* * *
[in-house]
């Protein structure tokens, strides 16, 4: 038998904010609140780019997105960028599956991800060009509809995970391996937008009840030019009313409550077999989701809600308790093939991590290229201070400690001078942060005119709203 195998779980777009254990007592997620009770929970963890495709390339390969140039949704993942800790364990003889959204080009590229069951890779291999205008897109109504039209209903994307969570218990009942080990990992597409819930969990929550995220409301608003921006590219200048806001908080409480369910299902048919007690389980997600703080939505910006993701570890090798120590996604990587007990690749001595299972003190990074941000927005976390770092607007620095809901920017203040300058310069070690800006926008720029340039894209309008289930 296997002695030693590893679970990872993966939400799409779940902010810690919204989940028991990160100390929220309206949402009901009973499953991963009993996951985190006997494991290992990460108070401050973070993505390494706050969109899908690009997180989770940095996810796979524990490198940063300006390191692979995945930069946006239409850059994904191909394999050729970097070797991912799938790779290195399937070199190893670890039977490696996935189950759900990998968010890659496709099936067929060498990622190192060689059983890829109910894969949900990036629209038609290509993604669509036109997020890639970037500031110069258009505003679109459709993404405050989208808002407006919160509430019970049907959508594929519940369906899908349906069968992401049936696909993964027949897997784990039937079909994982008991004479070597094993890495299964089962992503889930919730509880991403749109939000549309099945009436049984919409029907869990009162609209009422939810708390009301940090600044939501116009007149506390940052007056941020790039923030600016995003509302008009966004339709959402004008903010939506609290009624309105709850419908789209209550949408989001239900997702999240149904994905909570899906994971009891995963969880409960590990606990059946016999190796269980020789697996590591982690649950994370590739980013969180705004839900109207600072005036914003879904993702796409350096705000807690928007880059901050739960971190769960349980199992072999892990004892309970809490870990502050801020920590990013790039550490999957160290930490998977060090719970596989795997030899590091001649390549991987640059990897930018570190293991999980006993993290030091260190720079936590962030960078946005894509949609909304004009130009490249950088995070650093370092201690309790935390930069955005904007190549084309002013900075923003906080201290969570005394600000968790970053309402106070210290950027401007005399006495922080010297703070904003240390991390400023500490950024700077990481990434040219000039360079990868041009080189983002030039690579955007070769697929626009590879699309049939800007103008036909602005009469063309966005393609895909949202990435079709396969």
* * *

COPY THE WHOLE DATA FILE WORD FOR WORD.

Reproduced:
[in-house]
């Protein structure tokens, strides 16, 4: 038998904010609140780019997105960028599956991800060009509809995970391996937008009840030019009313409550077999989701809600308790093939991590290229201070400690001078942060005119709203 195998779980777009254990007592997620009770929970963890495709390339390969140039949704993942800790364990003889959204080009590229069951890779291999205008897109109504039209209903994307969570218990009942080990990992597409819930969990929550995220409301608003921006590219200048806001908080409480369910299902048919007690389980997600703080939505910006993701570890090798120590996604990587007990690749001595299972003190990074941000927005976390770092607007620095809901920017203040300058310069070690800006926008720029340039894209309008289930 296997002695030693590893679970990872993966939400799409779940902010810690919204989940028991990160100390929220309206949402009901009973499953991963009993996951985190006997494991290992990460108070401050973070993505390494706050969109899908690009997180989770940095996810796979524990490198940063300006390191692979995945930069946006239409850059994904191909394999050729970097070797991912799938790779290195399937070199190893670890039977490696996935189950759900990998968010890659496709099936067929060498990622190192060689059983890829109910894969949900990036629209038609290509993604669509036109997020890639970037500031110069258009505003679109459709993404405050989208808002407006919160509430019970049907959508594929519940369906899908349906069968992401049936696909993964027949897997784990039937079909994982008991004479070597094993890495299964089962992503889930919730509880991403749109939000549309099945009436049984919409029907869990009162609209009422939810708390009301940090600044939501116009007149506390940052007056941020790039923030600016995003509302008009966004339709959402004008903010939506609290009624309105709850419908789209209550949408989001239900997702999240149904994905909570899906994971009891995963969880409960590990606990059946016999190796269980020789697996590591982690649950994370590739980013969180705004839900109207600072005036914003879904993702796409350096705000807690928007880059901050739960971190769960349980199992072999892990004892309970809490870990502050801020920590990013790039550490999957160290930490998977060090719970596989795997030899590091001649390549991987640059990897930018570190293991999980006993993290030091260190720079936590962030960078946005894509949609909304004009130009490249950088995070650093370092201690309790935390930069955005904007190549084309002013900075923003906080201290969570005394600000968790970053309402106070210290950027401007005399006495922080010297703070904003240390991390400023500490950024700077990481990434040219000039360079990868041009080189983002030039690579955007070769697929626009590879699309049939800007103008036909602005009469063309966005393609895909949202990435079709396969």